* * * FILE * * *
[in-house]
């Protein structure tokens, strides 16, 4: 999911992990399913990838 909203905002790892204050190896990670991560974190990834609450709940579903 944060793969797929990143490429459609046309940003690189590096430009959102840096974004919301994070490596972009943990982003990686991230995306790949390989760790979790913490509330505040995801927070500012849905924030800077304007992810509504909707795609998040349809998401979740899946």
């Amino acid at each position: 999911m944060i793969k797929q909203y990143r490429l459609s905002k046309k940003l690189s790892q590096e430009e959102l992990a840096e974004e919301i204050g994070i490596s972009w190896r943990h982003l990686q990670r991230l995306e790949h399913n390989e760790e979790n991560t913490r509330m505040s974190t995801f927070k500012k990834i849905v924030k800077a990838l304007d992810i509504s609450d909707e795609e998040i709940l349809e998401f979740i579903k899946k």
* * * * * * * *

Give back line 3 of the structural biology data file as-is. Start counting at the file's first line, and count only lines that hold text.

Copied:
């Amino acid at each position: 999911m944060i793969k797929q909203y990143r490429l459609s905002k046309k940003l690189s790892q590096e430009e959102l992990a840096e974004e919301i204050g994070i490596s972009w190896r943990h982003l990686q990670r991230l995306e790949h399913n390989e760790e979790n991560t913490r509330m505040s974190t995801f927070k500012k990834i849905v924030k800077a990838l304007d992810i509504s609450d909707e795609e998040i709940l349809e998401f979740i579903k899946k």